Want us to help you with anything?
Request a Call back

This field is required Only alphabetes are allowed
This field is required Only alphabetes are allowed
Please enter valid number
Please enter valid email
Please select product type
Please enter valid pincode

Thank you for your request.

Your reference number is CRM

Our executive will contact you shortly

'We`ve decades of growth ahead'- The Economic Times

February 01, 2010


ET Chats With ICICI Bank Chief Kochhar On The Future Of Banking


Sudeshna Sen DAVOS


FOR Chanda Kochhar, as an Indian bank chairman in a place where banker bashing is quickly overtaking skiing as the most popular sport, it’s easy to smile. We trip over at least a 100 global celebs to sit in the crowded conference centre, because she’s been tucked away in this super secret governors meeting for some time — a background event where bank chiefs from around the world sit and swap stories in private — and now she wants to attend some general sessions. Even at Davos, there are levels and levels — and Ms Kochhar moves in circles where oxygen should be mandatory. She talks about how she sees the future of banking, the emerging shape of the global economy, and what the implications are for India and the banking sector.


So, what’s the future looking like?
I think, one of the key issues facing the world today is that it is not very clear what will happen. There is recovery, but how this recovery will convert into growth is the biggest challenge for developed economies. One thing that is coming out clearly though is that the new world will be very different. The western economies, which were dependent on consuming and borrowing, are still not clear where the next growth drivers are going to come from. Even after a recovery, growth will be relative — in absolute terms, we’re not going to see a return to the kind of levels we saw before the recession. I think it will take some time before the “new normal” state is achieved. India, of course, is a different story — our growth drivers are completely different.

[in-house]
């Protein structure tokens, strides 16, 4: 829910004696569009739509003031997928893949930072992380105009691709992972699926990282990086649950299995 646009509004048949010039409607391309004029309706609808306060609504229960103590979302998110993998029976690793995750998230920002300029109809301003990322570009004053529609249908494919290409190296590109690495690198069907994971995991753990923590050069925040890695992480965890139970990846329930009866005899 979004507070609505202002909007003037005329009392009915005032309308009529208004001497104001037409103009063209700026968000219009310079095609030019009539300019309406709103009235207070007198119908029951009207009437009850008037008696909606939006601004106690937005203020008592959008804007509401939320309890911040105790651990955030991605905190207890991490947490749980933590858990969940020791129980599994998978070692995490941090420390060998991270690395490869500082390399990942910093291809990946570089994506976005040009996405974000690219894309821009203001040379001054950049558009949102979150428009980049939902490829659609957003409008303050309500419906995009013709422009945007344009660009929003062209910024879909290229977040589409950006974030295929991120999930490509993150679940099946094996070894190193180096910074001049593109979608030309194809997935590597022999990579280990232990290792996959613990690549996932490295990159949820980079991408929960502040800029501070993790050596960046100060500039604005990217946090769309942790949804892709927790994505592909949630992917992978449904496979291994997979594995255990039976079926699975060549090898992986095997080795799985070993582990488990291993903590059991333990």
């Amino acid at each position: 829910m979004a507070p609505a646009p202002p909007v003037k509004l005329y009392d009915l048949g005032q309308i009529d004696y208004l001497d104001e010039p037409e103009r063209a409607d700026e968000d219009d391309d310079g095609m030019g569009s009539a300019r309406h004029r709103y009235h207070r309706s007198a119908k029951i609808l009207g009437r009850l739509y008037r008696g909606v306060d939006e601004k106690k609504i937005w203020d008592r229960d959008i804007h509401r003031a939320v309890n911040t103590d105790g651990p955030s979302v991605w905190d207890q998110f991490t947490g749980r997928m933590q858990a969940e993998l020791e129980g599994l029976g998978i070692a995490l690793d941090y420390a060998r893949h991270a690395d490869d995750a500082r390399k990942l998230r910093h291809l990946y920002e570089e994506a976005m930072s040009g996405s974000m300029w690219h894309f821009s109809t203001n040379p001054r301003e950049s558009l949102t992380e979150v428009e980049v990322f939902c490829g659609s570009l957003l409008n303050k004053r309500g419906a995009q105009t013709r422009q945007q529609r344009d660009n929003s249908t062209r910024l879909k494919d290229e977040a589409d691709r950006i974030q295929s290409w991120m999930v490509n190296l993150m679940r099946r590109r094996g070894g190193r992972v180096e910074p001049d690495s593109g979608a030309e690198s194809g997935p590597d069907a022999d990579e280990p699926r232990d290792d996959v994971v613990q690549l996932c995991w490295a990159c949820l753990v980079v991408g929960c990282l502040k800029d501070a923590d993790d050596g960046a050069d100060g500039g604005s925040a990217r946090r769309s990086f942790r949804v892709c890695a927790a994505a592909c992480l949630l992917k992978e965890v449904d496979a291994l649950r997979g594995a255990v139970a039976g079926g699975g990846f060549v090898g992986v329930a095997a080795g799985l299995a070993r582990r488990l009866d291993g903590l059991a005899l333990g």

'Over-regulation is a big worry'

Publication : The Economic Times                   Date: February 1, 2010

Edition : All                                                       Page: 16



FIRST there is this huge consumption gap, and with a young population constantly coming into the workforce, I think we have decades of growth opportunities before we have to worry.


What should we worry about in global banking and government’s getting tough?
Again in India, the banking system, which is the heart of the system, has not collapsed. Our policies have been conservative and sensible. We have not financed asset bubbles. If you look at the discussions here about Tier 1 capital, our definition has always been equity, we’ve always had to maintain liquidity reserves. The big worry in the discussions that I am seeing is the fear of over-regulation. It isn’t a good thing if supervision and regulation is tightened driven by populism — regulation should not go so far so as to stop growth. I don’t think it will affect the regulatory environment in India. I see no signs of any concern as far as domestic innovation is concerned, like mobile banking etc.


Do the global banks know what they’re doing or are they still on another planet? What about those toxic assets?
I get the sense that banks are aware of what is happening. They have taken on board the popular concerns and the criticism, and are making changes to the compensation system. See, in India, for instance, our compensation system is linked to a company’s performance, not individual, and anyway most are spread out over time. About toxic assets, yes, there is a lot more clarity now then there was earlier about those.


When do you think Indian government should withdraw stimulus measures?
Some of these measures are already in the system, and can’t be withdrawn — for instance, the 6th Pay Commission. RBI has to follow a balanced approach to maintain growth.